Imagens das páginas
PDF
ePub
[ocr errors]

S T.
I have done nothing but in care of thee,
(Of thee, my dear one! thee, my daughter !) who
Art ignorant of what thou art, nought knowing
Of whence I am ; nor that I am more better
Than Profpero, master of a full poor cello,
And thy no greater father.

Mira. More to know
Did never meddle' with my thoughts.

Pro. 'Tis time,
I should inform thee further. Lend thy hand,
And pluck my magick garment from me.-So;

[Lays down his mantle, Lye there my art'.--Wipe thou thine eyes; have com

fort. The diceful spectacle of the wreck, which touch'd The very virtue of compassion in thee, Miranda, when the speaks the words, O, woe the day! supposes, not that the crew had escaped, but that her father thought differently from her, and counted their deltruction na barre.

JOHNSON more better.] This ungrammatical expreffionis very frequent among our oldeft writers. So in the History of Helyas Knight of the Stvan. bl. L. no date : imprinted by William Lepland Anpallo the more soarer to come, without prolixity, to the true Chronicles, &c." Again in the True Tragedies of larins and Scilla. 1594:

“ To wait a'message of more better worth." Again, ibid *** That hale more greater than Cassandra now." STEVENS.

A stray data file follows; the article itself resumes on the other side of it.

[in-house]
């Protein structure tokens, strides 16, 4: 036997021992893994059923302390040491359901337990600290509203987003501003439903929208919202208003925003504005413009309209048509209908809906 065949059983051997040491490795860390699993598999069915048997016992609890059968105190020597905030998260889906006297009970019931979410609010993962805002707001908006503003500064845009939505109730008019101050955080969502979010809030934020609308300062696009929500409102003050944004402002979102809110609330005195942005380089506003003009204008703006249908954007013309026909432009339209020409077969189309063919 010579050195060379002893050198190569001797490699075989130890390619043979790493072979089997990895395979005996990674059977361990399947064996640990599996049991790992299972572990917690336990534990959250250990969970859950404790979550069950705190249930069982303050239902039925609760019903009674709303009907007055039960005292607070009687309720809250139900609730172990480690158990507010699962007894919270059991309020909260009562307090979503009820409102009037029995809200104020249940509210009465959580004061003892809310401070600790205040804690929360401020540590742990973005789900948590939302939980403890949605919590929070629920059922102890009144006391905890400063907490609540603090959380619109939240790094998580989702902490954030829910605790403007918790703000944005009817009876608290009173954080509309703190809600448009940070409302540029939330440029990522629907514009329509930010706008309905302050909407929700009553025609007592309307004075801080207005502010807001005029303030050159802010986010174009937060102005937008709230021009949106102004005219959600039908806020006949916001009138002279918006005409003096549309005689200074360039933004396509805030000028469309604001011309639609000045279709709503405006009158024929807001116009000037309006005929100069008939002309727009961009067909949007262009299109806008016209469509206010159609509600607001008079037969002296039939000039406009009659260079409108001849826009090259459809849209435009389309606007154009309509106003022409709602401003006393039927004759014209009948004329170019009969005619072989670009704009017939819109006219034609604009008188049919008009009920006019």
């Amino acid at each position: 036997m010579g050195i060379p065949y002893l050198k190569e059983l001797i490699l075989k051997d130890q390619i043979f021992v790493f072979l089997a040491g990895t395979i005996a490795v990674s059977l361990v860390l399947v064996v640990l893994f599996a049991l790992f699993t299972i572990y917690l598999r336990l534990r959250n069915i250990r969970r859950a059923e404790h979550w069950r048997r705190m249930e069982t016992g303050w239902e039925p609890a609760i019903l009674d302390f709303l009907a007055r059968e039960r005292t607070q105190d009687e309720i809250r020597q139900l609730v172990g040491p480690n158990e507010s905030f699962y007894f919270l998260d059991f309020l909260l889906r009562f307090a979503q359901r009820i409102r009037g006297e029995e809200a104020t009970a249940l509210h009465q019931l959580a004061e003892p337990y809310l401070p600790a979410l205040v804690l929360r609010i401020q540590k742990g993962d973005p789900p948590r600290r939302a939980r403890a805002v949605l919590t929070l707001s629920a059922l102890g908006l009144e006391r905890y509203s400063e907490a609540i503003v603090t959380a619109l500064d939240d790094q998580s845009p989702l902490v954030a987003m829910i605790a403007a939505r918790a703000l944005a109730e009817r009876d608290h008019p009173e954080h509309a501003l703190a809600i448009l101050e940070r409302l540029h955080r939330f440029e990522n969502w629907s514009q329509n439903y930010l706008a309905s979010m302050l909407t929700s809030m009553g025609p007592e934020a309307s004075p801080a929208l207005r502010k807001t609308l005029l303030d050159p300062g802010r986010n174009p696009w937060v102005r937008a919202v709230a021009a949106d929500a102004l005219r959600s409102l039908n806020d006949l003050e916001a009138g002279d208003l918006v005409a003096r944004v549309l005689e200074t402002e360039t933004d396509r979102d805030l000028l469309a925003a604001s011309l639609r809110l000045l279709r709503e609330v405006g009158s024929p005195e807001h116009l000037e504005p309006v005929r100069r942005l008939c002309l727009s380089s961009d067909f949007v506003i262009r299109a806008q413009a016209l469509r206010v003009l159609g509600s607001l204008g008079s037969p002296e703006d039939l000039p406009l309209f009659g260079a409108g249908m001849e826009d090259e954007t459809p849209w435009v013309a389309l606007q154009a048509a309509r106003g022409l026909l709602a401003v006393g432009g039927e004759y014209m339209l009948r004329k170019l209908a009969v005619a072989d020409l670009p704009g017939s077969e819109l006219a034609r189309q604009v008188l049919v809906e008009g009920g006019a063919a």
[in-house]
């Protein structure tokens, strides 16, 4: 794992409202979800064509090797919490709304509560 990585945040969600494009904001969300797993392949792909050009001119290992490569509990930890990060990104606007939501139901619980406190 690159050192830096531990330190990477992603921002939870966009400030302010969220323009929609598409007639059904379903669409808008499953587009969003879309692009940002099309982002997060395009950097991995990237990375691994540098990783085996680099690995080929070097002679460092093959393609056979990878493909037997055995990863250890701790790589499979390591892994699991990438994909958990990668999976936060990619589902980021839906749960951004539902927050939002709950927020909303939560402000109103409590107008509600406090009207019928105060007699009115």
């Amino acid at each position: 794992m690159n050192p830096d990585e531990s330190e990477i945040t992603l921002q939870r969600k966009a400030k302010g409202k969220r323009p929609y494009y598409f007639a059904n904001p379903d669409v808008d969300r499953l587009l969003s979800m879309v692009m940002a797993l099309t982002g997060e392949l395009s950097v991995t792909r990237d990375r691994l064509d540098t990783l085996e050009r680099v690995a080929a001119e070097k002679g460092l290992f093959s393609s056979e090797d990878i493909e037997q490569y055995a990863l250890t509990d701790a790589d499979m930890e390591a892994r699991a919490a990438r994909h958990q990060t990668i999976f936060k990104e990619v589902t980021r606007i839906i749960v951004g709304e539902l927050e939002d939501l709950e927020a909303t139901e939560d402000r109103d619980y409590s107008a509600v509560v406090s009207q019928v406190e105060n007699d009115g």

full peor cell, i e. a cell in a great degree of poverty. So in Anteny and Cleopatra, act I. sc. i. - I am fall forry.

STEEVENS. , Did 1910r meddle caith ny thoughts.] To meddle, in this instance, 'feems' to fignity to mingle. Hence the substantive medley. To meddle for to mix is used at least twenty times in the ancient Book of Hawking, &c. commonly called the Book of $t. 1lhare's, and yet more often by Chaucer. STEEVENS.

2 Lye there my art.] Sir W. Cecil, lord Burleigh, lord high treasurer, &c. in the reign of queen Elizabeth, when he put ofi his gown at night, used to say, Lie there, lord treasurer. See Peck's Defiderata Curiofa. S1 EEVENS.

virtue of compation — ) Virtue ; the most efficacious part, the energetic quality; in a like sense. we say, The virtue of plant is in the exact. JOHNSON.

8

[ocr errors]

I have with such provision in mine art
So safely order'd, 4 that there is no soul-
No, not so much perdition as an hair,
Betid to any creature in the vessel
Which thou heard'st cry, which thou saw'st fink. Sir

down ;
For thou must now know further.

Mira. You have often
Begun to tell me what I am ; but stopp'd,
And left me to a bootless inquisition ;
Concluding, Stay, not yet.

Pro. The hour's now come ;
The very minute bids thee ope thine ear;
Obey, and be attentive. Canst thou remember
A time before we came unto this cell?
I do not think, thou canst; for then thou wast not
s Out three years old.

Mira, Certainly, fir, I can.
Pro. By what? by any other house, or person?

4 --that there is no soul-) Thus the old editions read, but this is apparently defective. Mr. Rowe, and after him Dr. Warburton, read that there is no foul loft, without any notice of the variation. Mr. Theobald substitutes no foil, and Mr. Pope follows him. To come so near the right, and yet to miss it, is unlucky: the author probably wrote no foil, no stain, no spot : for fo Ariel tells,